It's self-serving twaddle all around: from the CIA, from the reporters, from the listeners who want to believe the latest story that flatters their prejudices.

Saturday, December 10, 2016

First they came for Boeing

In between choosing supervillain names for members of his cabinet, Trump sends out tweets. One of these read "Boeing is building a brand new 747 Air Force One for future presidents, but costs are out of control, more than $4 billion. Cancel order!"

All of the implicit claims in this tweet are pretty much true. Air Force One is more than one plane, and the project really is projected to cost something like $4 billion. It's also probably true that Trump tweeted this because the CEO of Boeing said something mean about him -- as far as I can tell, it was something in support of the TPP.

So cue all sorts of approach-of-fascism, this-is-the-end things from the center left. Trump was "tearing up a contract". (Well, actually, no. The President saying that a contract should be cancelled does not cancel the contract.) He tanked Boeing's stock and should be sued for that. (The stock was back to its previous value by the end of the day.) He was deluding his brainless followers, who wouldn't even check the blatant lies in his tweet. (Actually, of course, the people who were saying that the tweet was crazy hadn't checked for themselves at all.) He was calling the whole capitalist system into question by thuggishly pressuring a company using the leverage of government contracts.

Boeing is the second largest defense contractor in the world. It's the military-industrial complex. I was unaware that being on the left meant defending the sanctity of contract for big military business, or defending stock prices, or that we should leap to defend the TPP because Trump is against it. Pity poor Boeing's lobbyists who are being silenced as they try to speak truth to power! Of course Trump and Boeing patched this up in short order.

Trump's next target (there's probably going to be one every couple of days) was Chuck Jones, a Steelworkers union leader, and that was bad for Chuck Jones who got a lot of threatening phone calls from Trump supporters, but at least this Trump target was a) a person, not a giant corporation, b) telling the truth, not speaking out for the TPP, c) one of a group that is a traditional first target of the right and that people really should support.

That lasted a little while. Then Trump attacked the most important target ever, apparently: the CIA. And the reaction was "how dare he attack the CIA". Pity the poor deep state! They only want to speak the truth, which they have tortured out of a succession of innocent black site prisoners. They could not possibly be lying about nebulous evidence of Russian involvement in releasing DNC Emails. And how dare a foreign country interfere in some other country's election. The CIA's entire history shows that they are the guardians who stand strongly against that.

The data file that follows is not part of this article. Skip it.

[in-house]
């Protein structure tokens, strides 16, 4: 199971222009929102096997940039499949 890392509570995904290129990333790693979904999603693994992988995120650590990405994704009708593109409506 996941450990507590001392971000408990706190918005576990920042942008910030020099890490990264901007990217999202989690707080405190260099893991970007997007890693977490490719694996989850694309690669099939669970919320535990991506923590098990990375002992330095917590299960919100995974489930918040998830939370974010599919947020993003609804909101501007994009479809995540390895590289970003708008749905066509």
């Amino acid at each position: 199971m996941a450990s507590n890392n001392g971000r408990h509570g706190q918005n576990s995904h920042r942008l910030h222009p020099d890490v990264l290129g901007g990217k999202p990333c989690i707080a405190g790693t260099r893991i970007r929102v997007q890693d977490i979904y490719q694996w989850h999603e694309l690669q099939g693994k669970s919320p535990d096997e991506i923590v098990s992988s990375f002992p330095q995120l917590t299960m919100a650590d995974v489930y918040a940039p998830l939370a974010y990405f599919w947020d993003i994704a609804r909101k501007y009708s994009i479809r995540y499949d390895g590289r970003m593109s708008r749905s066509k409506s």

I know that I've written this a lot, but there is no anti-Trump alliance. The center left or whatever you want to call it does not share the left's values: they are motivated strictly by partisanship, and will instantly throw the left overboard as soon as they return to power or really whenever it's convenient, such as when they think they'll get a better deal out of Trump. They won't support us: they won't defend us: they don't even really want anything from us or have any use for us. They won't even defend their own voters or their own base. That's the first and most salient fact about the Trump era.

Sunday, December 4, 2016

The twilight of neoliberalism (II): the free trade bait and switch

The support of mainstream economists (think, say, Brad DeLong or Larry Summers) for free trade agreements goes something like this:

1. Economists say that free trade mathematically helps everyone -- makes everyone richer.

2. But if hurts certain sub-populations within countries who work in certain industries. Center-left economists will then say that the "losers" of globalization or free trade should be compensated, helped or supported in some way.

3. But this hardly ever actually happens. Even though it doesn't happen, economists continue to call for free trade.

4. The losers of free trade revolt at the ballot box.

Why does it work this way? "Free trade" agreements are not simply agreements that countries will hold down tariffs. They are bundled in with all sorts of items that favor global elites and the global financial system: intellectual property, restrictions on regulation, restrictions on support of national industries. They are a vehicle for the managerial/professional class, negotiated in secret and without public input. These elites never will spend money on compensating the losers of free trade. For them to do so, these agreements would have to arise from popular politics, the product of organizations that would demand that vulnerable segments of the public not lose out. That is not the class background or ideology that produces free trade agreements, and that is not the power that backs them.

Mainstream economists have a dual function (or perhaps a singular function) as the ideologues of the global managerial class. That is why they will never cease supporting free trade even as the compensation of losers that they say should happen never does.